Get free tutoring and feedback on drafts with Smarthinking

Did you know that you can get free personalised tutoring and feedback on drafts, 24/7, with expert online tutors?

We know, sounds too good to be true, right? But it’s not! It’s Smarthinking.

Smarthinking is a free online tutoring service available to all Griffith students seeking advice on improving their writing skills, with options to:

  • submit your writing for detailed review
  • request an appointment with a tutor, or
  • submit questions online.

A tutor will then respond within 24 hours. The tutors can review your assessment pieces, and provide you with comments and suggestions for your writing including:

  • paragraph, standard essay or long essay review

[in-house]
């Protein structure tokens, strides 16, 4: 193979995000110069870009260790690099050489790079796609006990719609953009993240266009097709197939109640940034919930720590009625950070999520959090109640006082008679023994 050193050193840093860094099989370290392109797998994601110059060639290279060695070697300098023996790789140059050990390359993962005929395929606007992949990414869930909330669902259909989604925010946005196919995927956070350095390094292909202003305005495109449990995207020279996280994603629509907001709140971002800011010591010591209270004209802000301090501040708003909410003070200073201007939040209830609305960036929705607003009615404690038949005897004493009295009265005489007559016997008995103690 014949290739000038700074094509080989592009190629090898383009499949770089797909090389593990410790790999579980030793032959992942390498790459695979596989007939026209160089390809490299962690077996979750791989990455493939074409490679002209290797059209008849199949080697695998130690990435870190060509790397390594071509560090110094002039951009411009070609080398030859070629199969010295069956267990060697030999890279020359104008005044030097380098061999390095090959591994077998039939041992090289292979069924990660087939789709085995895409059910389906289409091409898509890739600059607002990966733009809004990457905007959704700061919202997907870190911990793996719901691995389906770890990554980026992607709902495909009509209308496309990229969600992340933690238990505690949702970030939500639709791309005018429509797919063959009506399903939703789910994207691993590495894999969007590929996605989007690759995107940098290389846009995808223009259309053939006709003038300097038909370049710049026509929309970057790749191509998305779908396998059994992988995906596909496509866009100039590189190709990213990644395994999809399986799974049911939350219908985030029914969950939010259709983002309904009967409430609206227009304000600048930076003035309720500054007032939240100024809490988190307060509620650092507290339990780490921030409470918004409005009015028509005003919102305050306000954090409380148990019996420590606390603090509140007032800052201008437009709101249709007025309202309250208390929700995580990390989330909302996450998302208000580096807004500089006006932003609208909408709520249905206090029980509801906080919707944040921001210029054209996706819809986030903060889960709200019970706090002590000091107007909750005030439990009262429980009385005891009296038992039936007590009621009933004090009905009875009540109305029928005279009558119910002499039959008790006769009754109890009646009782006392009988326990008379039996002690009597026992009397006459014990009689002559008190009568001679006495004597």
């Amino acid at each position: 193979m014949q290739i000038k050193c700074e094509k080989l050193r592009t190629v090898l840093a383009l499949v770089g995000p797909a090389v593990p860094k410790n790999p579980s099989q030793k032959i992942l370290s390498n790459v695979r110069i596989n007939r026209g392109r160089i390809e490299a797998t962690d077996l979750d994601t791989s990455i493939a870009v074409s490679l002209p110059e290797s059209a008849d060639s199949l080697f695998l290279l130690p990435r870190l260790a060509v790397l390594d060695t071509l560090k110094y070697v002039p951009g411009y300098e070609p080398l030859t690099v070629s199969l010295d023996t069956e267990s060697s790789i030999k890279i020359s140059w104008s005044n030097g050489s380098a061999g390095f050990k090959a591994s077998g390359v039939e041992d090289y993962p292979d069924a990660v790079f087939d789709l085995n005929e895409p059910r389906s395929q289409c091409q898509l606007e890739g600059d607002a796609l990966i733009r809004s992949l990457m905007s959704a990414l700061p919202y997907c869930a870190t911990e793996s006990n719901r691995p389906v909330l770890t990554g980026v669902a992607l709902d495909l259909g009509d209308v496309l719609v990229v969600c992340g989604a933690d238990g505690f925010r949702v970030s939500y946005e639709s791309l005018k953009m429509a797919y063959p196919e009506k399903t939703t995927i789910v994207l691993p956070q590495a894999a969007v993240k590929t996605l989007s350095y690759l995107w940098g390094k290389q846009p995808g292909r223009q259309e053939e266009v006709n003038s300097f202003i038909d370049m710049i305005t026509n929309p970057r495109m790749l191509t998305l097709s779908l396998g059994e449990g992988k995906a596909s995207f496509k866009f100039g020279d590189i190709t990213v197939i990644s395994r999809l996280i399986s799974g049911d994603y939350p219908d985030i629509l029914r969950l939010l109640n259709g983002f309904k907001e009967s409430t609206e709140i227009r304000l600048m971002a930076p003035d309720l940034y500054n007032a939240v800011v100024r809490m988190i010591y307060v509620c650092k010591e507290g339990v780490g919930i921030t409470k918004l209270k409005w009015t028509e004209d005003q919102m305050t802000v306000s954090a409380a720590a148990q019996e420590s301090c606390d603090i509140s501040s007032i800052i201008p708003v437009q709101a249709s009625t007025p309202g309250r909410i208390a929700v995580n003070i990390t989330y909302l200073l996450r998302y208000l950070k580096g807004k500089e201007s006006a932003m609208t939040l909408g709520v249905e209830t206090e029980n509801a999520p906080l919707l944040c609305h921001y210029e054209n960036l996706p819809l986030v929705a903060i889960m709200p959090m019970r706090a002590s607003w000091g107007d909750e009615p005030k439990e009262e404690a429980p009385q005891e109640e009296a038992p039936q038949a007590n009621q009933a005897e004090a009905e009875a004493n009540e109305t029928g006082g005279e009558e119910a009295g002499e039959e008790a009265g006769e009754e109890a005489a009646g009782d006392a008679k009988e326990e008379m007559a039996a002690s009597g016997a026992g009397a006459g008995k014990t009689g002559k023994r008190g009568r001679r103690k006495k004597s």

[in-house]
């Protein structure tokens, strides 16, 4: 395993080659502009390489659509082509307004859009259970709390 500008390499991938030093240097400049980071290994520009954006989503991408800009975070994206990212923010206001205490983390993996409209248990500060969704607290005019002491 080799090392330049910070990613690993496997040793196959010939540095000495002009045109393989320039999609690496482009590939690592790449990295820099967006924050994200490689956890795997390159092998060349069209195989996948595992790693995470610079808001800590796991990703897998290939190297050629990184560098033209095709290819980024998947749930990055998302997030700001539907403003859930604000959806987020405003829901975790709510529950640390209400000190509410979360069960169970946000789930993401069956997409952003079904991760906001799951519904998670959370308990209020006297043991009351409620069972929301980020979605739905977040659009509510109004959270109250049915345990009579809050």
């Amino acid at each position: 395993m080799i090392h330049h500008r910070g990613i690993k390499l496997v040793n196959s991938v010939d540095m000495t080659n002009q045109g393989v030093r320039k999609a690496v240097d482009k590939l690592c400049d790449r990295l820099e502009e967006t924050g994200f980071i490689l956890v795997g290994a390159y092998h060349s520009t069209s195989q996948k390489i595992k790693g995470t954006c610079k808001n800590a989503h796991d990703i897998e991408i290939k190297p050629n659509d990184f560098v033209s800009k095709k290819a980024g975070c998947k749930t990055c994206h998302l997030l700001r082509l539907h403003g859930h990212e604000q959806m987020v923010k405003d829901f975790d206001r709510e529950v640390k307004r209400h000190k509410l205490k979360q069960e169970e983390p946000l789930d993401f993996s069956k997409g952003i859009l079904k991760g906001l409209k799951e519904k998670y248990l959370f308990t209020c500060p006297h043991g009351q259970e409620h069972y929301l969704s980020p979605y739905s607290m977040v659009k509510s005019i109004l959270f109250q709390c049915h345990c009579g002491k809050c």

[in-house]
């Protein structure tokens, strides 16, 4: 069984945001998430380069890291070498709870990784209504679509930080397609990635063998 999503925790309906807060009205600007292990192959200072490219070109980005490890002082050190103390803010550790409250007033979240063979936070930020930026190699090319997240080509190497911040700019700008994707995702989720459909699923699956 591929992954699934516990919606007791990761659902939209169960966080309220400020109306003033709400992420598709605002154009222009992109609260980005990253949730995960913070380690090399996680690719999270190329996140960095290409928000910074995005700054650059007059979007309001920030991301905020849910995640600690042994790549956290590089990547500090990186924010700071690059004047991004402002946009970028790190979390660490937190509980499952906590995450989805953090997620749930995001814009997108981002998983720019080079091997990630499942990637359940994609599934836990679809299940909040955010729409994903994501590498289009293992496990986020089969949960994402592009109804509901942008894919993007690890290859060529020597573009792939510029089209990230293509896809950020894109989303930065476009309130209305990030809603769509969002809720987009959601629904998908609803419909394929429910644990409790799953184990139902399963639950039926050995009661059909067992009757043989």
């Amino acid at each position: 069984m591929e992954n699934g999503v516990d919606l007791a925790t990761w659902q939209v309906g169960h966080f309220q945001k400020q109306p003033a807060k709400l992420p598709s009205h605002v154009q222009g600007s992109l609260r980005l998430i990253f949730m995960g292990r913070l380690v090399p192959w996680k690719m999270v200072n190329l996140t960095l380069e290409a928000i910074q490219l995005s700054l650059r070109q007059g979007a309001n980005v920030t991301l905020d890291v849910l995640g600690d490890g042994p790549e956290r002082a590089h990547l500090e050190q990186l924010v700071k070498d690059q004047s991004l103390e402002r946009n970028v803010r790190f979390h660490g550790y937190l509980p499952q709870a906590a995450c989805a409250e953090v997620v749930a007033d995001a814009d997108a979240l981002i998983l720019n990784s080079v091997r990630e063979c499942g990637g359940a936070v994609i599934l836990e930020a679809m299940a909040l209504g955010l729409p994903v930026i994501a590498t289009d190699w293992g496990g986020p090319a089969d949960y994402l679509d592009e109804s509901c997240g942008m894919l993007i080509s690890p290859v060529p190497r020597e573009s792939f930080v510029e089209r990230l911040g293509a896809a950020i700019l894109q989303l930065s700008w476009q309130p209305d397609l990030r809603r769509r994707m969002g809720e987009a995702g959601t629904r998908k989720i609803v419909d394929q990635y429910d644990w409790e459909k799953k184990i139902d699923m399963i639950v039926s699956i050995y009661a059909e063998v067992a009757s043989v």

• grammar and documentation review.

Remember, though, the tutors are there to help you improve your writing – they’re not going to edit, proofread and fix your work though. That’s up to you! And an essential uni skill.

Follow the instructions on the Smarthinking webpage to access the service.

In addition to the Smarthinking service, the library also has a range of online self-help resources available, such as:


Fastrack your research using our Library Guides

 

Imagine a place that had all your study guides ready to go; key information, databases, resources at your fingertips.

Well, lucky the trusty Griffith librarians are on it. Two words.

Library. Guides.

Our Library Guides compile all the databases and key information resources you’ll need for your subject area into one centralised area. Just go to the Borrowing and Resources library page and select your discipline under Library guides.